Key questions surround the government review of higher education funding in England and whether it should be delayed to take account of major potential changes to the accounting treatment of student loans, which could impact on any recommendation for tuition fee reductions.
Some in the sector say that the review panel, led by Philip Augar, plans to follow its original timetable and publish in November, with the government’s response coming in the spring.
Options that have been considered by the panel are said to include lowering the tuition fee cap to £7,000 or £7,500 from its present level of £9,250. The key question would be whether the government replaced some or all of the lost funding with direct public subsidies for universities.
Others believe that the publication date of the review – set up by Theresa May amid Conservative concern over the electoral impact of Labour’s pledge to abolish tuition fees – is likely to slip into the new year.
One major factor is the Office for National Statistics’ review of the treatment of student debt in government accounts. The ONS work, expected to conclude by the end of the year, could potentially result in the funding status quo appearing more costly in terms of impact on the deficit than it does at present.
Another senior figure in the sector suggested that at one point in early summer, the Augar review had been considering whether to issue two draft documents for internal consumption by the government: one before the ONS review and one after.
There will also be pressure to get the review done and dusted before the next government spending review, expected in spring or summer 2019.
Andy Westwood, professor of government practice at the University of Manchester and a former special adviser to John Denham in his time as Labour secretary of state with responsibility for universities, said that “clearly the ONS review and the spending review both complicate things for Augar” as well as the Department for Education.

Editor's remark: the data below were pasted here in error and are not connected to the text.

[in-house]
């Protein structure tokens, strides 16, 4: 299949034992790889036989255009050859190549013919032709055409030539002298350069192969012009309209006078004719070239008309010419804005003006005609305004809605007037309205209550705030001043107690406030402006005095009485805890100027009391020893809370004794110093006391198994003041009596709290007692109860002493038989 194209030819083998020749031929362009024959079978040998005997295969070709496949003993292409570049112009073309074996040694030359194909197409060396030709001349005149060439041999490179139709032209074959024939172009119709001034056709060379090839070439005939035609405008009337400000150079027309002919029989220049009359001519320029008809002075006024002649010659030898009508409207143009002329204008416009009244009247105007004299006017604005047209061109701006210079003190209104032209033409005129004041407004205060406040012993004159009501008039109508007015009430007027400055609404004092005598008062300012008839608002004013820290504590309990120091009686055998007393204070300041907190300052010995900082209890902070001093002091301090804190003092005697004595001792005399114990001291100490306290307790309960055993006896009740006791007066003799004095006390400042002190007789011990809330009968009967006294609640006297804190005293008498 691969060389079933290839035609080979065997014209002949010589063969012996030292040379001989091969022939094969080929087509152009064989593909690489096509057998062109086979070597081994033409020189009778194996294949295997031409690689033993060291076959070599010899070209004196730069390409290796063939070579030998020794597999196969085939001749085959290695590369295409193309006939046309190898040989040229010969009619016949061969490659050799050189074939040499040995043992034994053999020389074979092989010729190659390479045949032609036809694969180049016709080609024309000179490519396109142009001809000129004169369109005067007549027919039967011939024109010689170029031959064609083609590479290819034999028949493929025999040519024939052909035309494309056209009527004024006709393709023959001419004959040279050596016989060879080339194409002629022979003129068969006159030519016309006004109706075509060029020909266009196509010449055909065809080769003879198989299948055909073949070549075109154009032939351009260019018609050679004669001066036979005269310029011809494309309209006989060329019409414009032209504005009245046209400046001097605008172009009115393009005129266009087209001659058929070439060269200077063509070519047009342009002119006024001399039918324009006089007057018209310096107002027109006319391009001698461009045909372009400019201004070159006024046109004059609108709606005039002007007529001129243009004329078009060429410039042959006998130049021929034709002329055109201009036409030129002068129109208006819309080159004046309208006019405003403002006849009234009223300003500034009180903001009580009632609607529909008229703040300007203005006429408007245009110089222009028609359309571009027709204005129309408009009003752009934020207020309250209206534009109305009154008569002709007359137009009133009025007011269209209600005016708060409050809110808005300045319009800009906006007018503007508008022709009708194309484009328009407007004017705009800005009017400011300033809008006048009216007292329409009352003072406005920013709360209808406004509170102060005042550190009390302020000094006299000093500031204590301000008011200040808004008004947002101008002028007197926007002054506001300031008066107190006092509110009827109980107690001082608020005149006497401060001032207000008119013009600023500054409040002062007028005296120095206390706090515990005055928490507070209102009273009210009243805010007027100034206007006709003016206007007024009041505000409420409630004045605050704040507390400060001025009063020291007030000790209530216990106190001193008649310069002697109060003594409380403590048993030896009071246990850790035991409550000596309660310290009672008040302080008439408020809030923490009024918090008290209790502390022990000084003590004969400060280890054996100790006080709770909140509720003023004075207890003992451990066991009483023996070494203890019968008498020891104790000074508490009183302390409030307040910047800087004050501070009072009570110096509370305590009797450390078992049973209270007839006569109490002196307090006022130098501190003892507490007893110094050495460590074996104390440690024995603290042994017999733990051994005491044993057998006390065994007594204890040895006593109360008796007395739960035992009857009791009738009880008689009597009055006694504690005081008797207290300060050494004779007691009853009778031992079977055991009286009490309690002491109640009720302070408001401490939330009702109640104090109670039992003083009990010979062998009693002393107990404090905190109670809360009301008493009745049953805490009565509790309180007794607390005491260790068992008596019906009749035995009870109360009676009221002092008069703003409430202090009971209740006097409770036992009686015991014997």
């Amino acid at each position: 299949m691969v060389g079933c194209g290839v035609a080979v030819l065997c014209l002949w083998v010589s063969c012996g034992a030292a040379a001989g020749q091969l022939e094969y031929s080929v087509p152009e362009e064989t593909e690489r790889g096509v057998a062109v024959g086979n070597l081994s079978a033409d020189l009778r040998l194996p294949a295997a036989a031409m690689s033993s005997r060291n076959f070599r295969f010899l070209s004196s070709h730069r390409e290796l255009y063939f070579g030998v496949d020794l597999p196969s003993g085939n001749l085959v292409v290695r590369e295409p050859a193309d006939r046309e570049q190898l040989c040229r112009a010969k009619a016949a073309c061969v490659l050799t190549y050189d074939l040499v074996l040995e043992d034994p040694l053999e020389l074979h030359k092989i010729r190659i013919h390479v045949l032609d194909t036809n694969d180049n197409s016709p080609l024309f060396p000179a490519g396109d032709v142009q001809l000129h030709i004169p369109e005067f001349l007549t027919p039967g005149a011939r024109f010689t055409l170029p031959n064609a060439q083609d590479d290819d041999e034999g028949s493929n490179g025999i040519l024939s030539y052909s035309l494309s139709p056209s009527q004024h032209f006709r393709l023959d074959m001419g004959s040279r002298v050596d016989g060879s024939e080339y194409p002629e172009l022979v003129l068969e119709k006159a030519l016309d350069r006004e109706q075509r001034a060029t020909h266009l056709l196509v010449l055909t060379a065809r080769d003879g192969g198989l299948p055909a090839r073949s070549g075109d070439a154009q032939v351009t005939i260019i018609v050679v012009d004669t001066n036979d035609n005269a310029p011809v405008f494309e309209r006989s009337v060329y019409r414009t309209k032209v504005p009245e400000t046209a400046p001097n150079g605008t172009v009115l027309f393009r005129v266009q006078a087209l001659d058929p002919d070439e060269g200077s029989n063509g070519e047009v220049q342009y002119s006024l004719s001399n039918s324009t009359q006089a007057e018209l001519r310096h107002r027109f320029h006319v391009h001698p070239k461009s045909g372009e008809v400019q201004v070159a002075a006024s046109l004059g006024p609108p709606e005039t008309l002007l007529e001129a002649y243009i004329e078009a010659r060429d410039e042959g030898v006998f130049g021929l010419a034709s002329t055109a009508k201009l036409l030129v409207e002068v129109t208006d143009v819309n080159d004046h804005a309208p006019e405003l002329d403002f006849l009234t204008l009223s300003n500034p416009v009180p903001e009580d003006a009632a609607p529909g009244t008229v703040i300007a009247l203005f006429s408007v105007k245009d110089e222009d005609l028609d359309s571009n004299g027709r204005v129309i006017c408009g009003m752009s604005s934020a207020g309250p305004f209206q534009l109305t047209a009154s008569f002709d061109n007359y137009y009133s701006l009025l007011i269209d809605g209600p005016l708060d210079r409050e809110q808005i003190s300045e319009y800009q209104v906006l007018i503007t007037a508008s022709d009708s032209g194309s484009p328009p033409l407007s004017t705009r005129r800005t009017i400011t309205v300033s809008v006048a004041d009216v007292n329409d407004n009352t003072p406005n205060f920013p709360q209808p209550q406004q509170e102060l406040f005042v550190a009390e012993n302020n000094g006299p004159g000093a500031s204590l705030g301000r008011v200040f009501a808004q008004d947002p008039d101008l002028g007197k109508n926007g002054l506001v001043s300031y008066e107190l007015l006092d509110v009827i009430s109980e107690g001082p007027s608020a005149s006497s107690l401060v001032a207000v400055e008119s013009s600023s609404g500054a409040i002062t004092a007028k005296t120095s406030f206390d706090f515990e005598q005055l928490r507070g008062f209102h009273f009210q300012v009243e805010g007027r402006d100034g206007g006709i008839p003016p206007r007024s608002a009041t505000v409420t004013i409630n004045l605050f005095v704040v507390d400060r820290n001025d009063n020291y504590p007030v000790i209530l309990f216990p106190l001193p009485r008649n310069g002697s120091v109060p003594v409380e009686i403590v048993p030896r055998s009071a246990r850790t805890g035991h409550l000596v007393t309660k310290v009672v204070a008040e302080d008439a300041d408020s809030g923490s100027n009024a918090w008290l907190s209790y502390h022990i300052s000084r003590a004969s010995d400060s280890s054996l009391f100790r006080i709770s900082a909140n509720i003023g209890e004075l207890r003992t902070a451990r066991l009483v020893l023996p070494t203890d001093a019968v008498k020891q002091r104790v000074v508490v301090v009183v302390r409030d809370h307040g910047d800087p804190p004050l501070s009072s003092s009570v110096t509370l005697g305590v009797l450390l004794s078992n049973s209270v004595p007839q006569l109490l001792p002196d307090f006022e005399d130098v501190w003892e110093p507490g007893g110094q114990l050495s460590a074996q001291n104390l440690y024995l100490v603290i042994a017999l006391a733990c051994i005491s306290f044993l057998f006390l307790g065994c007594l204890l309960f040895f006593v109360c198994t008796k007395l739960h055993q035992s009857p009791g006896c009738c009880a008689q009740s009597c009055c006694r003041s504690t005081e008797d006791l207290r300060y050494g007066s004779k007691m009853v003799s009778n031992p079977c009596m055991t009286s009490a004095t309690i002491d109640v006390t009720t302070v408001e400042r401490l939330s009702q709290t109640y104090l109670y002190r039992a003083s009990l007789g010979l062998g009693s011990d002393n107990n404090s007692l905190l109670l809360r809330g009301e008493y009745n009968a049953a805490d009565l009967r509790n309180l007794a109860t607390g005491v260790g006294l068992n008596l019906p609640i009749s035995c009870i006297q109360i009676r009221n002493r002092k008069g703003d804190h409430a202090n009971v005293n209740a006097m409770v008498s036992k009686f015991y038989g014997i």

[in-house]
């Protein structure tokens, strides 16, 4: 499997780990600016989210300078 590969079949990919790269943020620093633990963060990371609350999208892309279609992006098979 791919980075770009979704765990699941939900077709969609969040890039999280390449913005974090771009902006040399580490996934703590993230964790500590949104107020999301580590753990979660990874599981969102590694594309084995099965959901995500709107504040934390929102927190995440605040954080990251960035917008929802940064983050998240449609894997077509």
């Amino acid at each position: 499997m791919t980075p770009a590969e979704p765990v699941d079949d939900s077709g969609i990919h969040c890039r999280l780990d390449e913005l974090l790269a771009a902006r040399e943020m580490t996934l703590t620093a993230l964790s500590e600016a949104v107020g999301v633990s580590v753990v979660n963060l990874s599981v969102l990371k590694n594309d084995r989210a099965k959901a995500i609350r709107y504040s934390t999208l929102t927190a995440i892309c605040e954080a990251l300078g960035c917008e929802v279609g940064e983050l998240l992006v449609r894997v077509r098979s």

“It’s certainly very difficult to make any concrete recommendations without knowing a) how the system, or any changes to it, will be treated in the national accounts, or b) whether the Treasury is likely to be sympathetic to new accounting treatments or to any requests for new resources,” he said.
Professor Westwood suggested that “some delay might be inevitable – at least until such time as the parameters are clearer”.
He added: “I do think they are likely to be looking at least at some fee reductions. All the political pressures are on the headline parts of the system – fee levels, interest rates and overall debt – so it would be odd if they didn’t.”
But Chris Husbands, vice-chancellor of Sheffield Hallam University, warned that without replacement funding, the “consequence of a headline reduction in fees, whatever the impact on universities – and I imagine all of us are working through what lots of scenarios might look like – would be to take a lot of spend out of large urban economies”.
Bill Rammell, the University of Bedfordshire vice-chancellor and a former Labour higher education minister, said that the review panel “publicly…still appear to be saying they will commit to an interim report in the autumn”.
But he said there were “real concerns around that” timing because “any indication of a change in fee levels – and I don’t think that can come in until probably 2021-22 – will majorly impact on recruitment in 2019-20 and 2020-21”.
“If there is going to be a delay [to the review], in some senses I think that’s welcome,” he added.
Speaking at the Universities UK conference on 5 September, Mr Augar said that the ONS review made the publication timetable of the work he is leading “more complicated, because there is a risk we will be writing across the review. So we are having to look at a number of options.
“But it’s still our intention to produce an interim stage review – hopefully before the end of this year. It’s possible that could slip; depends entirely on the timing of the ONS review and in fact it’s a decision for the government.”